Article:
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Timing and Time

Donald McCaig

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Dear Trainers,


On a pet dog training list, Jill Morstad asked a question I reprint here with her permission.


“With regard to the biddability, aptitude and breed characteristics of a

dog relative to their human partner, I have a question.


Do you think it's possible to teach timing?


That is, of course, a different question than 'is it possible to learn

timing?' or 'can a person improve their hand-eye coordination and

subsequently improve their timing?' and even different than asking

questions about 'reading a dog' and its relationship to timing.


I do think timing is something that can be learned.


But can it be taught? And if so, I'd love to hear stories, strategies

and/or techniques for how you teach it.”



Yesterday two students came to the farm. It didn’t go well. The sheep were too difficult, their dogs unready for outrunning 150 feet. Next week we’ll set up differently.


They are ideal sheepdog students. They train horses and humans for a living; they own a hundred ewes. Their dogs are out of good working stock (three of the four could become open dogs and the 4th loves her owner enough to overcome her inadequacies.) My students came to me without excess baggage: neither has ever been lectured on “the 4 quadrants”.


When a sheepdog is half a mile from your feet, timing commands is difficult. For starters, there’s a 2 second lag between uttering and the command reaching the dog’s ears. It will be faint of course, fainter if the dog is at a different elevation or if wind is blowing from dog to handler. There may be dead spots between dog and handler in which the dog can’t hear anything.


At 800 yards, three, four or five sheep are a glisten, a smudge, difficult to pick out from the sagebrush and since it is directly behind the sheep, the dog is invisible.


There are strategies to improve results: louder whistles, rewarding more independent dog work, grosser commands. (At three hundred yards on a calm day one might ask for tiny moves several times per second. At 800, one can ask for very big behavior every five seconds.)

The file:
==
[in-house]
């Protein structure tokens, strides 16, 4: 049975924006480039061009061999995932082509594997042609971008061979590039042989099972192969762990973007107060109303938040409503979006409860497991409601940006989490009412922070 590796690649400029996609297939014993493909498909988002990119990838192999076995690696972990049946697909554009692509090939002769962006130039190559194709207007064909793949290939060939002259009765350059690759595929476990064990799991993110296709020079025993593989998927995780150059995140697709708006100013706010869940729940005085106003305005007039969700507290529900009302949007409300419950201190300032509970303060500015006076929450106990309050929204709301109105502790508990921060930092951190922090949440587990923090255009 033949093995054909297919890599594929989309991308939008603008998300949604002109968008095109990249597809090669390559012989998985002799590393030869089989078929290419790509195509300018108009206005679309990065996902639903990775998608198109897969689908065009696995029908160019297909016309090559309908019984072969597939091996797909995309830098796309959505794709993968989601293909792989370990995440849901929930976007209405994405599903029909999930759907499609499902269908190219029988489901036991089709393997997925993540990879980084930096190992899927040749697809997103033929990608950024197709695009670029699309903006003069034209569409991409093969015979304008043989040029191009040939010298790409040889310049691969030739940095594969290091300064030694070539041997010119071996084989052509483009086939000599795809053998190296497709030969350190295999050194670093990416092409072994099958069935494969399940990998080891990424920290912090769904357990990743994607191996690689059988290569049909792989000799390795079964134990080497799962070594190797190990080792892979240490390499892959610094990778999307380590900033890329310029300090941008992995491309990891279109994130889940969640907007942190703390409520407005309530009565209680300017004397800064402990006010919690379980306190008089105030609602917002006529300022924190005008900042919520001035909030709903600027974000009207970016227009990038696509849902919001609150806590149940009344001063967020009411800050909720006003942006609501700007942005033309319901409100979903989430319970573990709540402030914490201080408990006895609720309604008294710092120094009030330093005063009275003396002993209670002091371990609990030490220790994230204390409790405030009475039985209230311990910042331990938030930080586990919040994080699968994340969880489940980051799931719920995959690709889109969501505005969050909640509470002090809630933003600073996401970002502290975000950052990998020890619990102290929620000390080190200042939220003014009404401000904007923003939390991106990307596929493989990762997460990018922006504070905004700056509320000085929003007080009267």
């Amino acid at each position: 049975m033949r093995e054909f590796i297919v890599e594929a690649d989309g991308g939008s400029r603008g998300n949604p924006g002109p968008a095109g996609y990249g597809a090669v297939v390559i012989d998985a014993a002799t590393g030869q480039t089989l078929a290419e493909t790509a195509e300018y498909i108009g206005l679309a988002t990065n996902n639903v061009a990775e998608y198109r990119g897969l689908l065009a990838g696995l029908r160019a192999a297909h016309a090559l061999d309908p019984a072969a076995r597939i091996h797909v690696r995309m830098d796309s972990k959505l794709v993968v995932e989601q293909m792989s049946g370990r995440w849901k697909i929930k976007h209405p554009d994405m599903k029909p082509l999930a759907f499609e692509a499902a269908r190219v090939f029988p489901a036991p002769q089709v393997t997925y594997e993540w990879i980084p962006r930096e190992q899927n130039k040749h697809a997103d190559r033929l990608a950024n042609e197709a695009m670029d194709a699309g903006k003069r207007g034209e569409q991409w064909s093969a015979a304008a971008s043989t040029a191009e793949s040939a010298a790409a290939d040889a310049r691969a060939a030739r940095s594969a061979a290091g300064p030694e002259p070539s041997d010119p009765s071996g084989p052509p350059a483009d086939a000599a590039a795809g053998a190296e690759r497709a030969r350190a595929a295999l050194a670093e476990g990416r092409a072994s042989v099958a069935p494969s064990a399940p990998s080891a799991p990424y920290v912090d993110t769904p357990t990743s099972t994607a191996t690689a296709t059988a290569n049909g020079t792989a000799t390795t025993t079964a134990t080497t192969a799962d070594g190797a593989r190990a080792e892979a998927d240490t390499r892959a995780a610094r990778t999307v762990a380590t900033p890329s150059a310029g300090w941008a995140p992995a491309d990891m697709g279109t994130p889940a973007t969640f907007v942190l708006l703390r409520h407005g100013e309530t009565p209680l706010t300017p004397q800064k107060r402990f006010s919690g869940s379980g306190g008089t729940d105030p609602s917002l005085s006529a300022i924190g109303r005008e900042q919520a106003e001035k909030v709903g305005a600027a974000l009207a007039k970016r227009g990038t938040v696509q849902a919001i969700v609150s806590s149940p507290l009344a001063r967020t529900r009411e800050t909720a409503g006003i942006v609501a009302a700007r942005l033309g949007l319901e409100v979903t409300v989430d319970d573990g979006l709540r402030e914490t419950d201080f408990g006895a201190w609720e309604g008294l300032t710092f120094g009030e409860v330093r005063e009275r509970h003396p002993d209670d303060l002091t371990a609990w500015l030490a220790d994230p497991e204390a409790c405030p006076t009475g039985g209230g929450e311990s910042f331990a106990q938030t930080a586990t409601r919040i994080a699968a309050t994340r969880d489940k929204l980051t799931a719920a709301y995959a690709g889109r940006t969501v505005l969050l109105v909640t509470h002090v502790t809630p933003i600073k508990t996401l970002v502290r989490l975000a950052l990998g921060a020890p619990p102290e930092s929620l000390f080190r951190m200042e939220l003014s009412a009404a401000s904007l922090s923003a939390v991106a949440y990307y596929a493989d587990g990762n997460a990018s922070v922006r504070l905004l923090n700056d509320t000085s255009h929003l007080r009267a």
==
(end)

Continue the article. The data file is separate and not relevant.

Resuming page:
That’s the goal. That’s where you want to get to: handling wild sheep at the great possible distances elegantly and efficiently.


Without a moment’s thought. If you think, you clutch.


How to get there with students and dogs who can’t send a dog two hundred feet without it turning into a three species circus?


I am no memoirist and my life has been unexceptional. Since my sheepdog biography is ordinary, it may encourage novices who are no more talented than I.


I was forty-two years old, farmer/writer, struggling to make the mortgage payments, arrogant and “wordy” (convinced that words could do more real work than they can). We’d owned sheep for five years; I did the grunt work, my wife Anne was the shepherd.


A friend meant to pick up a Border Collie pup at the Virginia State Fair and I hadn’t a birthday present for Anne. “Get me one too,” I said.


I didn’t know anybody who worked stockdogs and back then, there were maybe ten trials every year in North America, no handler’s organization, two tiny inefficient warring registries, no sheepdog magazines and the only book I found in the Sheepman’s Supply catalog was John Holmes “The Farmer’s Dog”.


Luckily Pip was clappy (readily downed), biddable (I trained his outrun WITHOUT SHEEP), hardheaded , and – ultimately - forgiving.


Remembering those days – what I knew, thought and thought I knew – I recall that when Pip was completely baffled by my illtimed opaque commands, he’d circle my legs, yelp and nip my calves.


But one afternoon, without my asking, Pip outran 300 yards gathered a hundred ewes and brought them to my feet. I’d never seen anything like it It was beautiful. So beautiful that next day I put Anne’s best replacement yearlings in a small field to show her what Pip could do. Oops. Those sheep hit the fence so hard it was wonder none broke their necks. I gratefully recall Anne’s courtesy – without one word, she walked back to the house.